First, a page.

High Wind Warning for NJ: 60+ mph gusts and driving rain Monday
As you hopefully know by now, Monday is going to be a significant weather day for New Jersey. If that forecast is a surprise for you, I recommend you begin by reading my comprehensive weather blog post from Sunday afternoon. It includes some special considerations and insight as this severe weather event meets our ongoing coronavirus pandemic.
This powerful storm system has a history of producing deadly, devastating, and dramatic weather across the Deep South. And now it's our turn, with weather conditions turning downhill dramatically after sunrise Monday.
My goal for this update is to give you a short n' simple summary of our impending wind, rain, and severe weather threats. As always, we will be on your radio all day with the meteorological play-by-play.
—Top wind gusts... Occasional gusts to 50 to 60 mph inland, 60 to 70 mph along the coast. 70+ mph is not impossible.
—Timing... Bottom line, it's going to be ferociously windy all day Monday. Peak gusts will likely occur from late morning through early afternoon — lunchtime, give or take.
—Impacts... Power outages are likely, along with downed trees and branches. Garbage cans and patio furniture may become projectiles.
—High Wind Warning... In effect for most of the state from 6 a.m. to 7 p.m. calling for damaging wind gusts of 60+ mph. Orange on the map below.
—Wind Advisory... Issued for northwestern New Jersey, where the winds are expected to stay below warning criteria. Tan on the map below
—Top rainfall totals... Depending on the placement and duration of the heaviest downpours, 1 to 3+ inches of rain will be possible. Highest totals to the northwest, lowest totals to the southeast.
—Timing... The steadiest, driving rain will fall around late morning through midday Monday. The secondary line of strong thunderstorms (keep reading) will also produce a (briefer) period of downpours.
—Impacts... Flooding and ponding along roadways and other low-lying areas could make travel difficult during downpours. Rivers, streams, and creeks will likely run high and fast.
—Worst-case scenario... The grand finale of this storm system will drag a strong cold front from west to east. Scattered strong to severe thunderstorms will form, fueled by a very juicy atmosphere.
—Timing... Monday mid-afternoon through early evening, let's say 2 p.m. to 5 p.m.
—Impacts... The strongest wind gusts of the day may occur as a result of these storms. In addition, frequent lightning, hail, and even a tornado are possible.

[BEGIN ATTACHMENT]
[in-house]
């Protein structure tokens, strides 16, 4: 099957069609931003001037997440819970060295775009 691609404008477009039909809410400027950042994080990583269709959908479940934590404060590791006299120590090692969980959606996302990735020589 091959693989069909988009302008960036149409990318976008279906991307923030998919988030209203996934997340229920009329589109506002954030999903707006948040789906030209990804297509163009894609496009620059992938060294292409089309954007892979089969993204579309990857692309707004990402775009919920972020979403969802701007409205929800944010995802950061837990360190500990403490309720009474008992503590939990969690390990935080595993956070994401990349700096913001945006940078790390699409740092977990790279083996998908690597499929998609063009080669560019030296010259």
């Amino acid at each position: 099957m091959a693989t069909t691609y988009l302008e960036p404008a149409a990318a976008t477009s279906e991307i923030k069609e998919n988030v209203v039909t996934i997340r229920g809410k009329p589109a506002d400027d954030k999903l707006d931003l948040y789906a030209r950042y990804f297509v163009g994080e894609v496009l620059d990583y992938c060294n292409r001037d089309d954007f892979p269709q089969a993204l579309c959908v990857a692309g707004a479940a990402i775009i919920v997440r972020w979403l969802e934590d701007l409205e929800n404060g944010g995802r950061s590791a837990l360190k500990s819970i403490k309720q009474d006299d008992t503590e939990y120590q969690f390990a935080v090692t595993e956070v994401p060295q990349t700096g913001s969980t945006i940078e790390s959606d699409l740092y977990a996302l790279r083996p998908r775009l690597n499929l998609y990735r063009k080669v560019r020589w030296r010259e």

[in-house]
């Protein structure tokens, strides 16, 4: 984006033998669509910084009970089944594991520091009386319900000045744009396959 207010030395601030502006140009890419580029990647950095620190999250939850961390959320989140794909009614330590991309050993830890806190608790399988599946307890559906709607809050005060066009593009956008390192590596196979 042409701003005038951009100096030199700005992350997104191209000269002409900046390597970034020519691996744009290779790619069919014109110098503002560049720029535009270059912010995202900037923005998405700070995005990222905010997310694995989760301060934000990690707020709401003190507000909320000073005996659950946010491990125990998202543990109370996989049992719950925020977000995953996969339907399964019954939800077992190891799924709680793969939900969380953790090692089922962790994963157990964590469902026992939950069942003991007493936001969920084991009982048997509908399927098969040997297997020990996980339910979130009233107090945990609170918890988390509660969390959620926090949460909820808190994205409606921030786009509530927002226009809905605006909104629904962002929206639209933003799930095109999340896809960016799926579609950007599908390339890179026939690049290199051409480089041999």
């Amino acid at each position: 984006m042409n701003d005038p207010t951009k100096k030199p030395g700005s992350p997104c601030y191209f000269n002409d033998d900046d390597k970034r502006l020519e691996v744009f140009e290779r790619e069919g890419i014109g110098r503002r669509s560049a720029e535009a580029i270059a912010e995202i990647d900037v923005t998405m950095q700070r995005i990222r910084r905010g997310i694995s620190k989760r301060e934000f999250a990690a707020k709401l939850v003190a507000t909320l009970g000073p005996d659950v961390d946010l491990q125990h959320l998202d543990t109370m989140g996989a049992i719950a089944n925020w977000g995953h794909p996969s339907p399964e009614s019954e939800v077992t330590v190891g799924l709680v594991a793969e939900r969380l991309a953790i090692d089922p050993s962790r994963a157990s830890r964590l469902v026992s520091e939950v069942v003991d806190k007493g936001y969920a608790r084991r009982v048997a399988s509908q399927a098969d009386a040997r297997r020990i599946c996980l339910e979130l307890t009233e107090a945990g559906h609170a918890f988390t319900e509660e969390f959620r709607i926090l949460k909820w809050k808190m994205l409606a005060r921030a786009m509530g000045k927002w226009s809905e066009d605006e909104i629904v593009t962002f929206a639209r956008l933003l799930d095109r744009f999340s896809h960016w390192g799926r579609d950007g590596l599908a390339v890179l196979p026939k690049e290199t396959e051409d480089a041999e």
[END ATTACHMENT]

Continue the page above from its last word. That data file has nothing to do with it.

—No advisories yet... A watch and subsequent warnings are almost a certainty later on.
—Drying out and clearing out... After 5 p.m. we'll see sudden, significant improvements to our weather. As rain comes to an end, skies will start to clear.
—Calming down... Winds will also calm down rapidly Monday evening. It will remain breezy through about mid-morning Tuesday, with occasional gusts still exceeding 20 mph.
—Cooling down... We enjoyed 60s on Sunday. And, despite the rain and wind, Monday will remain mild too, near 70. However, behind Monday afternoon's cold front, temps will return to below-normal levels for the duration. I'm seeing morning lows near 40 and afternoon highs in the 50s (at best) for Tuesday through about Saturday.
—Next weathermaker... Tuesday will be quiet and reasonably pleasant. But another storm system will pass through New Jersey starting early Wednesday morning. Not a big, bad, powerful wind and rain machine. But believe it or not, model guidance is pointing to potential snow! Keep in mind, the ground is warm, the sun angle is high, and air temperatures aren't forecast to be quite cold enough for sustained snow accumulation. Still, this one could keep the interesting weather going this week.
As I've mentioned previously, Monday's weather impacts will be similar to that from a tropical storm. (Just to be clear, this storm system is not tropical in origin.) 60+ mph wind gusts, 1+ inch of rain, and strong to severe thunderstorms. Power outages, flooding and ponding, and the potential for damage and injury. The only thing missing is the threat for coastal flooding, which is not expected to be an issue here.
As if the coronavirus didn't provide enough excuse to just stay home, this nasty and downright dangerous should be even more reason to remain in a sturdy building for the day. Please take the wind threat seriously — the worst-case scenario forecast is pretty scary.
Stay smart, stay safe, and stay healthy.